Matching Learning Styles

More than 65% of the students from the three ability groups were classified as either having
Diverging or Assimilating learning style. This did not support Kolb’s (1984) study where those in
the technical studies have predominantly Converging learning style. However, Kolb’s samples
were taken from people who were already placed as engineers or at managerial level. According
to Kolb (1984, pp. 77), people who have Converging learning style have their greatest strength in
problem solving, decision-making, and the practical application of ideas. These people prefer
dealing with technical tasks and problems rather than social and interpersonal issues. The
respondents were ITE students who were just at the start of the journey to be a technical staff or
engineering assistants and they definitely have not mastered or accustomed to what the
engineers or technical managers train of thought or learning style.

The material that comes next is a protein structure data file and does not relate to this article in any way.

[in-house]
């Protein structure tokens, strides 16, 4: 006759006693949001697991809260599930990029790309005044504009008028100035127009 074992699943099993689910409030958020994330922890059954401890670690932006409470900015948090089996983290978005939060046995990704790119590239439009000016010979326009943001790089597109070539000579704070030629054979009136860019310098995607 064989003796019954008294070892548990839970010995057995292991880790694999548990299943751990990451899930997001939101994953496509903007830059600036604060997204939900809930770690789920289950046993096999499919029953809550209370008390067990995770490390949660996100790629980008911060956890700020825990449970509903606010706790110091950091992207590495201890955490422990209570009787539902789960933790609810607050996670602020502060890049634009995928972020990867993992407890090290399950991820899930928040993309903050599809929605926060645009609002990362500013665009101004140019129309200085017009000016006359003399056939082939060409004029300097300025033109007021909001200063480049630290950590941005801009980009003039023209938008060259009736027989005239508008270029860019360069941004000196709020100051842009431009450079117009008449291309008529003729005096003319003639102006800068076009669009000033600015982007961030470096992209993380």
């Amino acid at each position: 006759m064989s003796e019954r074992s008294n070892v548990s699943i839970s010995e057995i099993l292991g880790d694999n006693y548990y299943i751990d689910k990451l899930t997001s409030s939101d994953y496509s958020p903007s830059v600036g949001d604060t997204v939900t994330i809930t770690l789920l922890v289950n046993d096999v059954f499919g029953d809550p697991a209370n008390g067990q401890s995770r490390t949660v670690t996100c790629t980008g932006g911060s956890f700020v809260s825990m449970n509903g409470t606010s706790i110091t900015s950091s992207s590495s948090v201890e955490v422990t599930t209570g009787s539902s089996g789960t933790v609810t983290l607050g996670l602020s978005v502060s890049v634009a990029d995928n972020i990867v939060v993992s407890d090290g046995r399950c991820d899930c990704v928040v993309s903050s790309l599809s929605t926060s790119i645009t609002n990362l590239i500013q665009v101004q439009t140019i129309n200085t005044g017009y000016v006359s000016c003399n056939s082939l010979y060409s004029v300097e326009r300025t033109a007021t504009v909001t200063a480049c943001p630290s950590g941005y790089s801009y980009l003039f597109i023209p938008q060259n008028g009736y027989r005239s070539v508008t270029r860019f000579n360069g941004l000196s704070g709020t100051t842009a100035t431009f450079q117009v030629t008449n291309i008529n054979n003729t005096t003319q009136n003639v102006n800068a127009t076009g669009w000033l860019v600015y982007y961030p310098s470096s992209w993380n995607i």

Only a small percentage (MEED – 17.8%, BD – 14.6%, BST – 13.2%) of the students from the three ability groups had Converging learning style. These students have adapted well to the technical training provided at ITE. In fact, ITE students who preferred the Converging learning style had higher GPA scores than students who had other dominant learning styles. As reported by Tan (1999), there were only 16.7% of students (sample size, n = 138) in the third year Electronic Engineering course at Nanyang Polytechnic (NAP) who preferred Converging learning style. Similarly other local findings (Ong, 1999; Lee, 2003) also indicated low preference for Converging learning style. The low percentage of students with Converging learning style from ITE and other institutions just go on to indicate that majority of the students are still phrasing over to the learning style to suit the technical / engineering disciplines. (Data taken from this study) – Final year students in technical courses (Tan, A.C.L., 1999, pp. 114) – Electronic Engineering students at Nanyang Polytechnic (Ong, A.C., 1999, pp. 105) – Third year students at Singapore Polytechnic (Lee, C.H., 2003, pp. 41) – Both Normal and Express students Table II: Percentage of students with various Learning Styles Table II shows the cross-tabulation of the percentage of students with the various learning styles taken from various studies. It is noted that students at Secondary school, ITE and even at Polytechnic levels still have the Assimilating and Diverging learning styles as their dominant learning styles. It is understood that during the transition to the technical training in ITE or engineering course at the Polytechnics, the students have not fully integrated and adopted the Converging learning style. Another reason could be, that the training at the post-secondary institutions were not realistic enough and did not mirror the actual real-life technical / engineering aspects of the careers. ITE TEACHERS’ CONFERENCE 2005